The Bureau of Labor Statistics (BLS) reports that U.S. employers expanded payrolls by 528,000 jobs in July. That figure is well above economists’ forecasts of about 250,000 jobs.
The latest jobs report from the BLS also notes that new job creation in May and June was higher than previously reported — by 28,000 positions. With these adjustments, the U.S. economy has seen employment rise by about 2.9 million jobs since the beginning of 2022. July’s numbers also mark 19 consecutive months of job growth in the United States.
Professional and business services a top contributor to July’s job gains
Education and health services employers led the way with payroll expansion last month, adding 122,000 new jobs. The leisure and hospitality industry, which is still rebounding from deep job losses during the COVID-19 pandemic, also helped fuel job creation last month by adding 96,000 positions.
The professional and business services industry saw significant job gains in July, as well, with employers adding 89,000 jobs — including 9,800 in temporary help services.
The BLS reports that these industries also experienced notable payroll expansion in July:
- Government: 57,000 jobs added
- Manufacturing: 30,000 jobs added
- Retail trade: 21,600 jobs added
- Transportation and warehousing: 20,900 jobs added
- Financial activities: 13,000 jobs added
- Information: 13,000 jobs added
Unemployment dips to a half-century low
After holding steady at 3.6% for four months straight, the national unemployment rate edged down to 3.5% in July. That rate is the lowest level in nearly 50 years.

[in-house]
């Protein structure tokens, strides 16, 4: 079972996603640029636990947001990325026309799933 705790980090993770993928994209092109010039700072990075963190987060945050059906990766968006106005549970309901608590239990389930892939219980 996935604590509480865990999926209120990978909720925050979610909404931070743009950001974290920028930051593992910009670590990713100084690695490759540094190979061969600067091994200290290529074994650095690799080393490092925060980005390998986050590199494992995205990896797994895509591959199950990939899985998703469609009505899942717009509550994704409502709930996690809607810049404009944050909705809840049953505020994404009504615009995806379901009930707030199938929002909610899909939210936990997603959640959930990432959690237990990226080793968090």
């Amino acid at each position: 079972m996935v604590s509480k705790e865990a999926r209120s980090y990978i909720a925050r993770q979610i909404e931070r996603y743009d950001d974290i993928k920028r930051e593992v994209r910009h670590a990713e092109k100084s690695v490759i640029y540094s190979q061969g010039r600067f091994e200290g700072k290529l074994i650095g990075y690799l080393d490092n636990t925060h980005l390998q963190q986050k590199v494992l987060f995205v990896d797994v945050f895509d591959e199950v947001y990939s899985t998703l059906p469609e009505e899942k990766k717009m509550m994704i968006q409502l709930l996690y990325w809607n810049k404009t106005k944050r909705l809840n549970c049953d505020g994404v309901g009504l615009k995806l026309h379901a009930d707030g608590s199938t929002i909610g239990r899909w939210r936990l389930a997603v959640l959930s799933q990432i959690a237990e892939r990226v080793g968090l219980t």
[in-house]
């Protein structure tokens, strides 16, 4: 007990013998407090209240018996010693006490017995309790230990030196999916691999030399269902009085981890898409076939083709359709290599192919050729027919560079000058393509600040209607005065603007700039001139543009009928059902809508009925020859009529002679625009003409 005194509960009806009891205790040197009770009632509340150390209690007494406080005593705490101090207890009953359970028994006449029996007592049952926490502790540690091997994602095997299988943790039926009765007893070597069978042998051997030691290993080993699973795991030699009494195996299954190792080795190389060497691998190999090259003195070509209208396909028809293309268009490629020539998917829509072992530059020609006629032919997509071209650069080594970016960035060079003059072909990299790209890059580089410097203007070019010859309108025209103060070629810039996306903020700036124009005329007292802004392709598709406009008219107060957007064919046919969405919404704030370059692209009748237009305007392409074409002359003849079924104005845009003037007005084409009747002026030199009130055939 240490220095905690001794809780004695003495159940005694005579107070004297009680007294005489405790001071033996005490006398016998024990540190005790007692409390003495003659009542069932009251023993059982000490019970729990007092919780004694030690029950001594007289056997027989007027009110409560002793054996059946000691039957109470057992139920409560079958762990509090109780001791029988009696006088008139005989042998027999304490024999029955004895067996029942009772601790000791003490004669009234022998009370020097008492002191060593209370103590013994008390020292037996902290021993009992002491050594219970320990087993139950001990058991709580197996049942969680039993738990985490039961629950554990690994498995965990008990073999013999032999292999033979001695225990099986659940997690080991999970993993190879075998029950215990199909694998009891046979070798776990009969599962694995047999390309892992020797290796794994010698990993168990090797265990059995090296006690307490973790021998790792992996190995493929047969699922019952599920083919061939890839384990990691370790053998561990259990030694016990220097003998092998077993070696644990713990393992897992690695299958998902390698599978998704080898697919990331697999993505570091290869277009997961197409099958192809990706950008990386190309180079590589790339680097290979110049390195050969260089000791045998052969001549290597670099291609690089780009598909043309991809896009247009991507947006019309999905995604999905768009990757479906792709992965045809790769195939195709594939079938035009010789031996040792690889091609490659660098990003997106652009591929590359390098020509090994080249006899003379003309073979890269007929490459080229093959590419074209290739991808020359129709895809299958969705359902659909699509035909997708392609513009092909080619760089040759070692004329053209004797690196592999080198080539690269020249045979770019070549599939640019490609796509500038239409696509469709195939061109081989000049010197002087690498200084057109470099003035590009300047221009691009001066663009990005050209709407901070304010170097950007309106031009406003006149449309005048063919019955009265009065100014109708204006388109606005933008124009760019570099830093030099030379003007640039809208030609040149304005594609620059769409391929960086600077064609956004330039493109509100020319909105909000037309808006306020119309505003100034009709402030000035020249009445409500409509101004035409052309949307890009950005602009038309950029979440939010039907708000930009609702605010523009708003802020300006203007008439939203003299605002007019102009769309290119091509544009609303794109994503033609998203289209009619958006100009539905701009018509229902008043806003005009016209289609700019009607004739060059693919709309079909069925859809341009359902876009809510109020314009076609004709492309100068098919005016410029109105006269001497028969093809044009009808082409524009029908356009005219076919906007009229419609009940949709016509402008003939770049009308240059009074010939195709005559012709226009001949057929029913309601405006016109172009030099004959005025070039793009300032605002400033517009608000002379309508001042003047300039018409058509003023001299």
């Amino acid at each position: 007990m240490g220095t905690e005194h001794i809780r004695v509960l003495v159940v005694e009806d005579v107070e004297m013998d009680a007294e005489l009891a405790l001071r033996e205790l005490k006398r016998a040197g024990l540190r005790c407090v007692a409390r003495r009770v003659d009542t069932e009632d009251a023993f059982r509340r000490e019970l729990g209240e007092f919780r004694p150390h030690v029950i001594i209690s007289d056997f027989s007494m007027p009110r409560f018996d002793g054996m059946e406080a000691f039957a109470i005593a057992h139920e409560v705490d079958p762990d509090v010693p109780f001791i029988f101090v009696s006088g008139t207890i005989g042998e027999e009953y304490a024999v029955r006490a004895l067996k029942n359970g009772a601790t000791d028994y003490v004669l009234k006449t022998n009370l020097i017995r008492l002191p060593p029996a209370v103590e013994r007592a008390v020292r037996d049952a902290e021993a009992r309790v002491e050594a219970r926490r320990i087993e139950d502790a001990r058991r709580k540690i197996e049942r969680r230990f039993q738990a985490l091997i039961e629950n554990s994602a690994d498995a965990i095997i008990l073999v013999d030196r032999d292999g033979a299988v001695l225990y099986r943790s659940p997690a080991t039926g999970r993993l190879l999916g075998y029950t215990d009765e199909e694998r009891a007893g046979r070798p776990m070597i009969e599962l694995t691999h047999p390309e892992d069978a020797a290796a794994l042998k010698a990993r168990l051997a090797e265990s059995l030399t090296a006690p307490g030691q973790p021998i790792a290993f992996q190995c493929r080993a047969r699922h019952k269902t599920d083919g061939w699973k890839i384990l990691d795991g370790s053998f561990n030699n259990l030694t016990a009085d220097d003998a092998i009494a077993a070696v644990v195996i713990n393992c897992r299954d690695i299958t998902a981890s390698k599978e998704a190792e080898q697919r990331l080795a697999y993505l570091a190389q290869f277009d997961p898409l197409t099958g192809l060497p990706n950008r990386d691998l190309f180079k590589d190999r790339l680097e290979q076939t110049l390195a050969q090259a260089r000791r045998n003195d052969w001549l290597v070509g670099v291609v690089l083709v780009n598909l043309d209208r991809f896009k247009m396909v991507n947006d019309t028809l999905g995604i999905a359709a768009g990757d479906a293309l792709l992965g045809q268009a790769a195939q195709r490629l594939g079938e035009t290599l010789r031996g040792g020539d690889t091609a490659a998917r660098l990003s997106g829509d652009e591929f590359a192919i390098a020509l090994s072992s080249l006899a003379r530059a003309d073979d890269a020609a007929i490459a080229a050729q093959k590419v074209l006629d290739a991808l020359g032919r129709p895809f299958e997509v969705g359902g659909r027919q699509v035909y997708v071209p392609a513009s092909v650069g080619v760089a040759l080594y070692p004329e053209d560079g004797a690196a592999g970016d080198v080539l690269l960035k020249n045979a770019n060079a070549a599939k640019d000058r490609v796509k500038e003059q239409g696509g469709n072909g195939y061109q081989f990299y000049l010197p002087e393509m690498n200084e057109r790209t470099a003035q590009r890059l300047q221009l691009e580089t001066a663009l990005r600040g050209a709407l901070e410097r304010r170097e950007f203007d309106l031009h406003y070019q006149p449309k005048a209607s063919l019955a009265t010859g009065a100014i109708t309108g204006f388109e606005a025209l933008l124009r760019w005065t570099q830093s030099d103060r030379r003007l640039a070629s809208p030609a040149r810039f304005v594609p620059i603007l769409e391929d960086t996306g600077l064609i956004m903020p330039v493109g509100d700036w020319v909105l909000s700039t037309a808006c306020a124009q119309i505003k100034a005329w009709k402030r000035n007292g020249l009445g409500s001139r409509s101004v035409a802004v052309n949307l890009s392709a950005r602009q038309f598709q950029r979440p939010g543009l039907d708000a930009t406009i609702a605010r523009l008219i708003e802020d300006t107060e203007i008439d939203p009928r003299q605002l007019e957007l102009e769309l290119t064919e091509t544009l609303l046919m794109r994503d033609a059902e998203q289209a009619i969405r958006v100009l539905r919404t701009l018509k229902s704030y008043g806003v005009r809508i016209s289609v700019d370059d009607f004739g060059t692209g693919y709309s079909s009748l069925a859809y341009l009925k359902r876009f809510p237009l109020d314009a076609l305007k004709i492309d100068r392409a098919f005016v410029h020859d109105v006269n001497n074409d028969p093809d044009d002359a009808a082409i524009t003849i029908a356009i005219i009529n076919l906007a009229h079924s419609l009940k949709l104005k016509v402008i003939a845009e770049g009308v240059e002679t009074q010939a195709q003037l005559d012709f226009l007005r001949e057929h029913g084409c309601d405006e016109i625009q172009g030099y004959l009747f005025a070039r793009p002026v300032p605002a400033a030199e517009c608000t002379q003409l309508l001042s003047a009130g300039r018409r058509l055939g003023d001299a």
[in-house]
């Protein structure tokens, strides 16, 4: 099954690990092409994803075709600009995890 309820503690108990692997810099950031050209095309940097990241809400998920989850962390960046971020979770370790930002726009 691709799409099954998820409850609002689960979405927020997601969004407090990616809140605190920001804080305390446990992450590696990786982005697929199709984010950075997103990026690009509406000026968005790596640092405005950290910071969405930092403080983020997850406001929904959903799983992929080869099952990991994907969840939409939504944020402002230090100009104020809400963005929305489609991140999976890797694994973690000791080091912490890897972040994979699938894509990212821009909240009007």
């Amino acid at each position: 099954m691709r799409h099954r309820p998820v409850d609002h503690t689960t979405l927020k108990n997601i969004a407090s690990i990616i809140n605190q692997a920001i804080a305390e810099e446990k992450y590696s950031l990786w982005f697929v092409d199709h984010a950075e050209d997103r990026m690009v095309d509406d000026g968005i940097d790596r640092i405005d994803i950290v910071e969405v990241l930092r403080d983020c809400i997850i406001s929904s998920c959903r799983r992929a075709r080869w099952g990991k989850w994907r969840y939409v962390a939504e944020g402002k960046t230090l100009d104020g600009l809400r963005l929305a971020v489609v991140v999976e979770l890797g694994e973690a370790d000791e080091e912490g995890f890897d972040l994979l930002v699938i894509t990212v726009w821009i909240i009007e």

The unemployment rate for college-degreed workers who are 25 or older — those in highest demand by employers — was 2.0% in July, down slightly from 2.1% in June.
Other data from the BLS shows there were 10.7 million job openings in the U.S. on the last business day of June. The agency also reports that 4.2 million workers quit their jobs voluntarily that month.
Percentage of employed persons working remotely holds at 7.1%
In the July jobs report, the BLS notes that 7.1% of employed persons teleworked last month due to the COVID-19 pandemic. This percentage is unchanged from June. The BLS describes these workers as employed persons who worked away from the office for pay at some point in the last four weeks specifically because of the pandemic.
Number of people unable to work due to pandemic ticks up slightly to 2.2 million
Household survey supplemental data from the BLS also finds that the number of people unable to work at all, or who worked fewer hours at some point in the four weeks preceding the latest survey due to the pandemic, was 2.2 million — up from 2.1 million in June.
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